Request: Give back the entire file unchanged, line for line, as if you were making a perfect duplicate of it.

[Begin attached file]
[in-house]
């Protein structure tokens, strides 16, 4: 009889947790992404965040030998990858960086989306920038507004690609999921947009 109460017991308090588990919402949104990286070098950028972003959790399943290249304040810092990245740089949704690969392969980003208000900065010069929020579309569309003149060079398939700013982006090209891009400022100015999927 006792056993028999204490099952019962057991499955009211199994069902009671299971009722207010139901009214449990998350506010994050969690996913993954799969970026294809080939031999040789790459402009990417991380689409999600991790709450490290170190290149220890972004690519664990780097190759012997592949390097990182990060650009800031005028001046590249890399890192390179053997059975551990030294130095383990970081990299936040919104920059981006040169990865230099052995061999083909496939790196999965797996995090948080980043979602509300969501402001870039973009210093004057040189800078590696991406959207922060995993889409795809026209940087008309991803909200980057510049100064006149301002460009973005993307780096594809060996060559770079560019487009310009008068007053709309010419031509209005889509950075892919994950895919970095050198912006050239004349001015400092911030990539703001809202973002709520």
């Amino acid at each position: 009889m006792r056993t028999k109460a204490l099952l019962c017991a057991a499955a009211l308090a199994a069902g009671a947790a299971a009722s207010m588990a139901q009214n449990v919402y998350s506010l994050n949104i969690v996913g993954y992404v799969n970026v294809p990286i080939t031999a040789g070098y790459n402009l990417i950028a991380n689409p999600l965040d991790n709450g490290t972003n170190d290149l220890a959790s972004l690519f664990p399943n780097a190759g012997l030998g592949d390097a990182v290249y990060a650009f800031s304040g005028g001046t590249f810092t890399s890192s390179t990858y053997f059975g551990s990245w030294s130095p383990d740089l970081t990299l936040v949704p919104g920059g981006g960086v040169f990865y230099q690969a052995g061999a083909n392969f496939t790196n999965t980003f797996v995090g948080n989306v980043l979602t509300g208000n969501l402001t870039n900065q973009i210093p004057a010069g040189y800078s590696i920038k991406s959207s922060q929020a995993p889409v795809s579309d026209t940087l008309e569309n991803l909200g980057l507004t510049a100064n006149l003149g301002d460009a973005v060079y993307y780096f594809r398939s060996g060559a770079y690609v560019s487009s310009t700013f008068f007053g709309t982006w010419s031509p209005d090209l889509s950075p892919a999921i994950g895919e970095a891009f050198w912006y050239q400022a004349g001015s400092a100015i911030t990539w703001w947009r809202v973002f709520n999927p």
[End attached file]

[in-house]
């Protein structure tokens, strides 16, 4: 009889947790992404965040030998990858960086989306920038507004690609999921947009 109460017991308090588990919402949104990286070098950028972003959790399943290249304040810092990245740089949704690969392969980003208000900065010069929020579309569309003149060079398939700013982006090209891009400022100015999927 006792056993028999204490099952019962057991499955009211199994069902009671299971009722207010139901009214449990998350506010994050969690996913993954799969970026294809080939031999040789790459402009990417991380689409999600991790709450490290170190290149220890972004690519664990780097190759012997592949390097990182990060650009800031005028001046590249890399890192390179053997059975551990030294130095383990970081990299936040919104920059981006040169990865230099052995061999083909496939790196999965797996995090948080980043979602509300969501402001870039973009210093004057040189800078590696991406959207922060995993889409795809026209940087008309991803909200980057510049100064006149301002460009973005993307780096594809060996060559770079560019487009310009008068007053709309010419031509209005889509950075892919994950895919970095050198912006050239004349001015400092911030990539703001809202973002709520």
């Amino acid at each position: 009889m006792r056993t028999k109460a204490l099952l019962c017991a057991a499955a009211l308090a199994a069902g009671a947790a299971a009722s207010m588990a139901q009214n449990v919402y998350s506010l994050n949104i969690v996913g993954y992404v799969n970026v294809p990286i080939t031999a040789g070098y790459n402009l990417i950028a991380n689409p999600l965040d991790n709450g490290t972003n170190d290149l220890a959790s972004l690519f664990p399943n780097a190759g012997l030998g592949d390097a990182v290249y990060a650009f800031s304040g005028g001046t590249f810092t890399s890192s390179t990858y053997f059975g551990s990245w030294s130095p383990d740089l970081t990299l936040v949704p919104g920059g981006g960086v040169f990865y230099q690969a052995g061999a083909n392969f496939t790196n999965t980003f797996v995090g948080n989306v980043l979602t509300g208000n969501l402001t870039n900065q973009i210093p004057a010069g040189y800078s590696i920038k991406s959207s922060q929020a995993p889409v795809s579309d026209t940087l008309e569309n991803l909200g980057l507004t510049a100064n006149l003149g301002d460009a973005v060079y993307y780096f594809r398939s060996g060559a770079y690609v560019s487009s310009t700013f008068f007053g709309t982006w010419s031509p209005d090209l889509s950075p892919a999921i994950g895919e970095a891009f050198w912006y050239q400022a004349g001015s400092a100015i911030t990539w703001w947009r809202v973002f709520n999927p």